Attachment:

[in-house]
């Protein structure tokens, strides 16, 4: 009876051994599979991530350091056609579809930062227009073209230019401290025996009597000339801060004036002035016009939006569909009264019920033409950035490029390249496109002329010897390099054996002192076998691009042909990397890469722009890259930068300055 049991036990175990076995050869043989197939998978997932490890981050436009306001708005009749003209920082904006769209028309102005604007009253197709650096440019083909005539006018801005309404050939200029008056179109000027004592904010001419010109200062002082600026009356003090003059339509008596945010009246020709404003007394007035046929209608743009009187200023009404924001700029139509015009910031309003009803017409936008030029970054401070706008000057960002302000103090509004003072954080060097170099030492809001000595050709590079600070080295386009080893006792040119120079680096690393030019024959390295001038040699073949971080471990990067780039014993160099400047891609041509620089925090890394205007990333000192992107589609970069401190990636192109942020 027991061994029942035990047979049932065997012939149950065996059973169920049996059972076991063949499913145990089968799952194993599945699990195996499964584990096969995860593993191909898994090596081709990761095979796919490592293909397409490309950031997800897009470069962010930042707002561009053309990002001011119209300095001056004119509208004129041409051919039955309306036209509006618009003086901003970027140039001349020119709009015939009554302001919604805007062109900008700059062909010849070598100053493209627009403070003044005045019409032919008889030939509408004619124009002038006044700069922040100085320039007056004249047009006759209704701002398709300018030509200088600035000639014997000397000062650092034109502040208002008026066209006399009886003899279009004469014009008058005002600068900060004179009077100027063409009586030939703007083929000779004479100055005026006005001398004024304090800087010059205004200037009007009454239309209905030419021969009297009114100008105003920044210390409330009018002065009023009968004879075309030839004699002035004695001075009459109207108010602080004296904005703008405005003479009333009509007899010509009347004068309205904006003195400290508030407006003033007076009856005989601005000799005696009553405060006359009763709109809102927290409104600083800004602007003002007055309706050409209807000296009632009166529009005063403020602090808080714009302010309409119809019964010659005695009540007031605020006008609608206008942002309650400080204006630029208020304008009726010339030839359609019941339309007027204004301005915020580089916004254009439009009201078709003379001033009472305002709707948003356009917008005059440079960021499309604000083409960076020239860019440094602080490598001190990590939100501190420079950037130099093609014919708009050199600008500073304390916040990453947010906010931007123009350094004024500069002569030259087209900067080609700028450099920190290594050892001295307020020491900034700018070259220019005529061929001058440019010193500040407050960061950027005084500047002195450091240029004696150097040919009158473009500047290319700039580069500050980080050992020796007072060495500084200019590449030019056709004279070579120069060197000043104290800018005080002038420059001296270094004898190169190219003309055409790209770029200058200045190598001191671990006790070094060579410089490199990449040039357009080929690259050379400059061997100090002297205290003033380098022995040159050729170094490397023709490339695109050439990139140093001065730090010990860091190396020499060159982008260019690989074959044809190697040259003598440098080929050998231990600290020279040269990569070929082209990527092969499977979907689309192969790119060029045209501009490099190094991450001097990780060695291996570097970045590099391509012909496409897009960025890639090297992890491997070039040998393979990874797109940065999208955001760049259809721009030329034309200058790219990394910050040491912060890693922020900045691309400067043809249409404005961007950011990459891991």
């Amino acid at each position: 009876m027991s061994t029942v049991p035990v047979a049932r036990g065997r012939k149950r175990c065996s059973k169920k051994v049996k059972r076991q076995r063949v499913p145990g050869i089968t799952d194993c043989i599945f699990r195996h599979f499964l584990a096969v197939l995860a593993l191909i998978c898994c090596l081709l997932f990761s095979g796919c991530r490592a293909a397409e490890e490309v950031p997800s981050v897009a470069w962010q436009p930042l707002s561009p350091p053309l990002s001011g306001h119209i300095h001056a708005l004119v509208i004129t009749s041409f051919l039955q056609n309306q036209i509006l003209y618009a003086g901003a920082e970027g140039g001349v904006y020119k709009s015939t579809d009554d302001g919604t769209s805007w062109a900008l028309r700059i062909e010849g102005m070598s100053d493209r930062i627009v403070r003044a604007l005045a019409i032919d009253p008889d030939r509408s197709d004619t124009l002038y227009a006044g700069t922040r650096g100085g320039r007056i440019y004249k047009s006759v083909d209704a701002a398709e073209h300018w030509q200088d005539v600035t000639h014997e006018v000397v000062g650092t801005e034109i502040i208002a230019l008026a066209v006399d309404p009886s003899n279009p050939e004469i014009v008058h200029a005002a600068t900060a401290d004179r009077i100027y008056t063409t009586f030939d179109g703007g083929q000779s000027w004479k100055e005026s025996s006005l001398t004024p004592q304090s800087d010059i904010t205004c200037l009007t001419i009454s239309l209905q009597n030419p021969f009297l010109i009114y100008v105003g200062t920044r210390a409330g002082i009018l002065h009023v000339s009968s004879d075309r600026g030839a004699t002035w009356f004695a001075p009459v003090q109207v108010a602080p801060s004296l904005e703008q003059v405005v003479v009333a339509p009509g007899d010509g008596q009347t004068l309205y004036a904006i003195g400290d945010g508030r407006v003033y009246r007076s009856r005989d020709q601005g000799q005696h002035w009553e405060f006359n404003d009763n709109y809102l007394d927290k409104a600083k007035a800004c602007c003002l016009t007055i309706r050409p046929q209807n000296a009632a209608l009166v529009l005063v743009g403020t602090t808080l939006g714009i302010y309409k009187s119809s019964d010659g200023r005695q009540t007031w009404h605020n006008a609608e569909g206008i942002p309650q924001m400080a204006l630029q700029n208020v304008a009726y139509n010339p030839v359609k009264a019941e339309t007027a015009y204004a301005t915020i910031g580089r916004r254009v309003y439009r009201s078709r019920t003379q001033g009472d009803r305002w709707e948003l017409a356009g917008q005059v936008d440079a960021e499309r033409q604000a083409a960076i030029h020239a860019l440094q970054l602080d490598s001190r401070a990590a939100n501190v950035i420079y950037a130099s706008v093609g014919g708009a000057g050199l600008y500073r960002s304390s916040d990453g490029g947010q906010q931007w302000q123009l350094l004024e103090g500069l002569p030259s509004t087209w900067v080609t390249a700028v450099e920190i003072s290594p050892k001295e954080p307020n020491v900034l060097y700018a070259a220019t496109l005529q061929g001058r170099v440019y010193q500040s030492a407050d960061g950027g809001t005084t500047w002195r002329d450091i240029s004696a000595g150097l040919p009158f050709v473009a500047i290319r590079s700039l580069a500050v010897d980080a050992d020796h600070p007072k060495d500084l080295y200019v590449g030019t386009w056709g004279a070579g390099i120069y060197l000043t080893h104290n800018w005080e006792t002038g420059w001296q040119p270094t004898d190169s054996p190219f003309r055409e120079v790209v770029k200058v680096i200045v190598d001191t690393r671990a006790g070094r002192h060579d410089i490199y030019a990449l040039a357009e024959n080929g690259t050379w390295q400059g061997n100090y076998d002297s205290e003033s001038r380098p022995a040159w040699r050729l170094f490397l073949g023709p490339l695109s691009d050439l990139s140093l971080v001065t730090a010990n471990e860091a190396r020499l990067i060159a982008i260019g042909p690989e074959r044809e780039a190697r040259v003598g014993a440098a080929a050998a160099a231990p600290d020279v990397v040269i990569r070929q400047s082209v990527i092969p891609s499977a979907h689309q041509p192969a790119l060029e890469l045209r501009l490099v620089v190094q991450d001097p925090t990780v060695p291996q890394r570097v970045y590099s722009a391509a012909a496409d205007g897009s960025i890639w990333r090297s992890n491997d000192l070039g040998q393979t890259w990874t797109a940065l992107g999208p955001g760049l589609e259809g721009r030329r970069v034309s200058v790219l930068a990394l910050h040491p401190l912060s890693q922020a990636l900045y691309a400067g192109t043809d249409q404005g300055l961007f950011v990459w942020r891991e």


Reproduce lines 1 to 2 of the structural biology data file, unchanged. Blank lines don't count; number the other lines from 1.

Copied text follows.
[in-house]
């Protein structure tokens, strides 16, 4: 009876051994599979991530350091056609579809930062227009073209230019401290025996009597000339801060004036002035016009939006569909009264019920033409950035490029390249496109002329010897390099054996002192076998691009042909990397890469722009890259930068300055 049991036990175990076995050869043989197939998978997932490890981050436009306001708005009749003209920082904006769209028309102005604007009253197709650096440019083909005539006018801005309404050939200029008056179109000027004592904010001419010109200062002082600026009356003090003059339509008596945010009246020709404003007394007035046929209608743009009187200023009404924001700029139509015009910031309003009803017409936008030029970054401070706008000057960002302000103090509004003072954080060097170099030492809001000595050709590079600070080295386009080893006792040119120079680096690393030019024959390295001038040699073949971080471990990067780039014993160099400047891609041509620089925090890394205007990333000192992107589609970069401190990636192109942020 027991061994029942035990047979049932065997012939149950065996059973169920049996059972076991063949499913145990089968799952194993599945699990195996499964584990096969995860593993191909898994090596081709990761095979796919490592293909397409490309950031997800897009470069962010930042707002561009053309990002001011119209300095001056004119509208004129041409051919039955309306036209509006618009003086901003970027140039001349020119709009015939009554302001919604805007062109900008700059062909010849070598100053493209627009403070003044005045019409032919008889030939509408004619124009002038006044700069922040100085320039007056004249047009006759209704701002398709300018030509200088600035000639014997000397000062650092034109502040208002008026066209006399009886003899279009004469014009008058005002600068900060004179009077100027063409009586030939703007083929000779004479100055005026006005001398004024304090800087010059205004200037009007009454239309209905030419021969009297009114100008105003920044210390409330009018002065009023009968004879075309030839004699002035004695001075009459109207108010602080004296904005703008405005003479009333009509007899010509009347004068309205904006003195400290508030407006003033007076009856005989601005000799005696009553405060006359009763709109809102927290409104600083800004602007003002007055309706050409209807000296009632009166529009005063403020602090808080714009302010309409119809019964010659005695009540007031605020006008609608206008942002309650400080204006630029208020304008009726010339030839359609019941339309007027204004301005915020580089916004254009439009009201078709003379001033009472305002709707948003356009917008005059440079960021499309604000083409960076020239860019440094602080490598001190990590939100501190420079950037130099093609014919708009050199600008500073304390916040990453947010906010931007123009350094004024500069002569030259087209900067080609700028450099920190290594050892001295307020020491900034700018070259220019005529061929001058440019010193500040407050960061950027005084500047002195450091240029004696150097040919009158473009500047290319700039580069500050980080050992020796007072060495500084200019590449030019056709004279070579120069060197000043104290800018005080002038420059001296270094004898190169190219003309055409790209770029200058200045190598001191671990006790070094060579410089490199990449040039357009080929690259050379400059061997100090002297205290003033380098022995040159050729170094490397023709490339695109050439990139140093001065730090010990860091190396020499060159982008260019690989074959044809190697040259003598440098080929050998231990600290020279040269990569070929082209990527092969499977979907689309192969790119060029045209501009490099190094991450001097990780060695291996570097970045590099391509012909496409897009960025890639090297992890491997070039040998393979990874797109940065999208955001760049259809721009030329034309200058790219990394910050040491912060890693922020900045691309400067043809249409404005961007950011990459891991």